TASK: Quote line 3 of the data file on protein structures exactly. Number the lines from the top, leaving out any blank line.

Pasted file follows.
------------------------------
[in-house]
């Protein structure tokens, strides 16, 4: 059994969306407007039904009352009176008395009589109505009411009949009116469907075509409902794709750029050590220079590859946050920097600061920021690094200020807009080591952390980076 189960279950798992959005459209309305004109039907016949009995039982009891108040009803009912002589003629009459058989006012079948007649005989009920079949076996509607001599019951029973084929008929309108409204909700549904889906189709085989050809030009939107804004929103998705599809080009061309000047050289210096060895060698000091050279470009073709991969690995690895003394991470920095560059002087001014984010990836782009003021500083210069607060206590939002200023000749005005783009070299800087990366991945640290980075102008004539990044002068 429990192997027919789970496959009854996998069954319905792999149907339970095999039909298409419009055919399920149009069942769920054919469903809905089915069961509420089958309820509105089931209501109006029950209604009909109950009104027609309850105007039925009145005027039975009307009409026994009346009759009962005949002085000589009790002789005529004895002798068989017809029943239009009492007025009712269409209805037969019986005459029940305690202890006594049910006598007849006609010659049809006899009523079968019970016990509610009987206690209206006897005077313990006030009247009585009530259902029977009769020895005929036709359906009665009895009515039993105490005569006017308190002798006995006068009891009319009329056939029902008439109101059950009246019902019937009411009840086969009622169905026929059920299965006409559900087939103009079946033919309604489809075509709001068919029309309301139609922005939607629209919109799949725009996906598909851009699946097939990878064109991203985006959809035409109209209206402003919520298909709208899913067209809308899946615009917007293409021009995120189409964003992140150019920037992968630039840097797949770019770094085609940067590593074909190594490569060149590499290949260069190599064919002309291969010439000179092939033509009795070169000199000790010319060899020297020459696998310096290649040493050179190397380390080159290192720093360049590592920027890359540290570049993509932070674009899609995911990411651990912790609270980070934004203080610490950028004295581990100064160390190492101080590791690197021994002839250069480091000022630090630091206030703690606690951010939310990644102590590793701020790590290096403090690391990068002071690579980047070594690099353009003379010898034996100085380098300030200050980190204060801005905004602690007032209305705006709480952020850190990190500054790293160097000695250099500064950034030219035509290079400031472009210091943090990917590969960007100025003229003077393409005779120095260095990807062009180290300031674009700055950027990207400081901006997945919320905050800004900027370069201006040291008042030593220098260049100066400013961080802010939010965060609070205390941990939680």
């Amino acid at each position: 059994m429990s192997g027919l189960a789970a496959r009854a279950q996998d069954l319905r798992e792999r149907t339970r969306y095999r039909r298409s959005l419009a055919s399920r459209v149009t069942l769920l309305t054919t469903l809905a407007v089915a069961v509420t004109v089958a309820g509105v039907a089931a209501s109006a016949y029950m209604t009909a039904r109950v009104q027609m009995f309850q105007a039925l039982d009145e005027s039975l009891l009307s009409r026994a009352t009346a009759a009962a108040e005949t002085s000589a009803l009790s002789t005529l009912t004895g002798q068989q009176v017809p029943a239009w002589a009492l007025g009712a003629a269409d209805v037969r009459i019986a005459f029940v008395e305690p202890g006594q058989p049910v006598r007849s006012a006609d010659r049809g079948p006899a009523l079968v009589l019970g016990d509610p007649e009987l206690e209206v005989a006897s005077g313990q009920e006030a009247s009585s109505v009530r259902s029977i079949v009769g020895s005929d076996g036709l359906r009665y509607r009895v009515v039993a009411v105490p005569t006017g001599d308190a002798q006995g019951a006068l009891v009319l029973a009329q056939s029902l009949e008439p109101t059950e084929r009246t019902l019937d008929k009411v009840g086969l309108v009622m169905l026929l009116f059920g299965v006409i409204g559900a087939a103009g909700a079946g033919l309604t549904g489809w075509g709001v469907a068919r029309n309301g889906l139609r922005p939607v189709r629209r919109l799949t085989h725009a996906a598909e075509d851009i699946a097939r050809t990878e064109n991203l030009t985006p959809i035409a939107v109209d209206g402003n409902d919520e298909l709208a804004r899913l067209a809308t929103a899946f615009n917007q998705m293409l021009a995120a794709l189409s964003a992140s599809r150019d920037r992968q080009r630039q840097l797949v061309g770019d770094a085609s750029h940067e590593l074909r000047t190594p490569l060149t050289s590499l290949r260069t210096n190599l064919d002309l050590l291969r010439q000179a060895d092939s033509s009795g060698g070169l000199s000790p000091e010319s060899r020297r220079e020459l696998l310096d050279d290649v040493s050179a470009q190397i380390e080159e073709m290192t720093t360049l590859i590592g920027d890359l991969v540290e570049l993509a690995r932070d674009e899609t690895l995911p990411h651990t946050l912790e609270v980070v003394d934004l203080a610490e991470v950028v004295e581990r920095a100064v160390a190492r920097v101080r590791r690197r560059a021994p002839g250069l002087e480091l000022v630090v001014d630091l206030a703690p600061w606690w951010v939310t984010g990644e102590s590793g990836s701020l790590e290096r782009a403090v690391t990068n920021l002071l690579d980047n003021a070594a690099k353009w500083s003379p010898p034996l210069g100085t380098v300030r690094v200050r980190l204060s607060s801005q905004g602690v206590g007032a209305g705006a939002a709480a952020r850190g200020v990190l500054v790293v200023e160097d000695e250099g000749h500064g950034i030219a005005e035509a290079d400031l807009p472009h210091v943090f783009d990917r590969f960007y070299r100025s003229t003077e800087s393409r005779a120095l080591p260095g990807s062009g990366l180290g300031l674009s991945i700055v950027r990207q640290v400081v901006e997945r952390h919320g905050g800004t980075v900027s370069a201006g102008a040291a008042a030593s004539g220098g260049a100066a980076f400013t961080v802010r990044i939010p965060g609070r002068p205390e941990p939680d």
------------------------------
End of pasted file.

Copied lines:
């Amino acid at each position: 059994m429990s192997g027919l189960a789970a496959r009854a279950q996998d069954l319905r798992e792999r149907t339970r969306y095999r039909r298409s959005l419009a055919s399920r459209v149009t069942l769920l309305t054919t469903l809905a407007v089915a069961v509420t004109v089958a309820g509105v039907a089931a209501s109006a016949y029950m209604t009909a039904r109950v009104q027609m009995f309850q105007a039925l039982d009145e005027s039975l009891l009307s009409r026994a009352t009346a009759a009962a108040e005949t002085s000589a009803l009790s002789t005529l009912t004895g002798q068989q009176v017809p029943a239009w002589a009492l007025g009712a003629a269409d209805v037969r009459i019986a005459f029940v008395e305690p202890g006594q058989p049910v006598r007849s006012a006609d010659r049809g079948p006899a009523l079968v009589l019970g016990d509610p007649e009987l206690e209206v005989a006897s005077g313990q009920e006030a009247s009585s109505v009530r259902s029977i079949v009769g020895s005929d076996g036709l359906r009665y509607r009895v009515v039993a009411v105490p005569t006017g001599d308190a002798q006995g019951a006068l009891v009319l029973a009329q056939s029902l009949e008439p109101t059950e084929r009246t019902l019937d008929k009411v009840g086969l309108v009622m169905l026929l009116f059920g299965v006409i409204g559900a087939a103009g909700a079946g033919l309604t549904g489809w075509g709001v469907a068919r029309n309301g889906l139609r922005p939607v189709r629209r919109l799949t085989h725009a996906a598909e075509d851009i699946a097939r050809t990878e064109n991203l030009t985006p959809i035409a939107v109209d209206g402003n409902d919520e298909l709208a804004r899913l067209a809308t929103a899946f615009n917007q998705m293409l021009a995120a794709l189409s964003a992140s599809r150019d920037r992968q080009r630039q840097l797949v061309g770019d770094a085609s750029h940067e590593l074909r000047t190594p490569l060149t050289s590499l290949r260069t210096n190599l064919d002309l050590l291969r010439q000179a060895d092939s033509s009795g060698g070169l000199s000790p000091e010319s060899r020297r220079e020459l696998l310096d050279d290649v040493s050179a470009q190397i380390e080159e073709m290192t720093t360049l590859i590592g920027d890359l991969v540290e570049l993509a690995r932070d674009e899609t690895l995911p990411h651990t946050l912790e609270v980070v003394d934004l203080a610490e991470v950028v004295e581990r920095a100064v160390a190492r920097v101080r590791r690197r560059a021994p002839g250069l002087e480091l000022v630090v001014d630091l206030a703690p600061w606690w951010v939310t984010g990644e102590s590793g990836s701020l790590e290096r782009a403090v690391t990068n920021l002071l690579d980047n003021a070594a690099k353009w500083s003379p010898p034996l210069g100085t380098v300030r690094v200050r980190l204060s607060s801005q905004g602690v206590g007032a209305g705006a939002a709480a952020r850190g200020v990190l500054v790293v200023e160097d000695e250099g000749h500064g950034i030219a005005e035509a290079d400031l807009p472009h210091v943090f783009d990917r590969f960007y070299r100025s003229t003077e800087s393409r005779a120095l080591p260095g990807s062009g990366l180290g300031l674009s991945i700055v950027r990207q640290v400081v901006e997945r952390h919320g905050g800004t980075v900027s370069a201006g102008a040291a008042a030593s004539g220098g260049a100066a980076f400013t961080v802010r990044i939010p965060g609070r002068p205390e941990p939680d």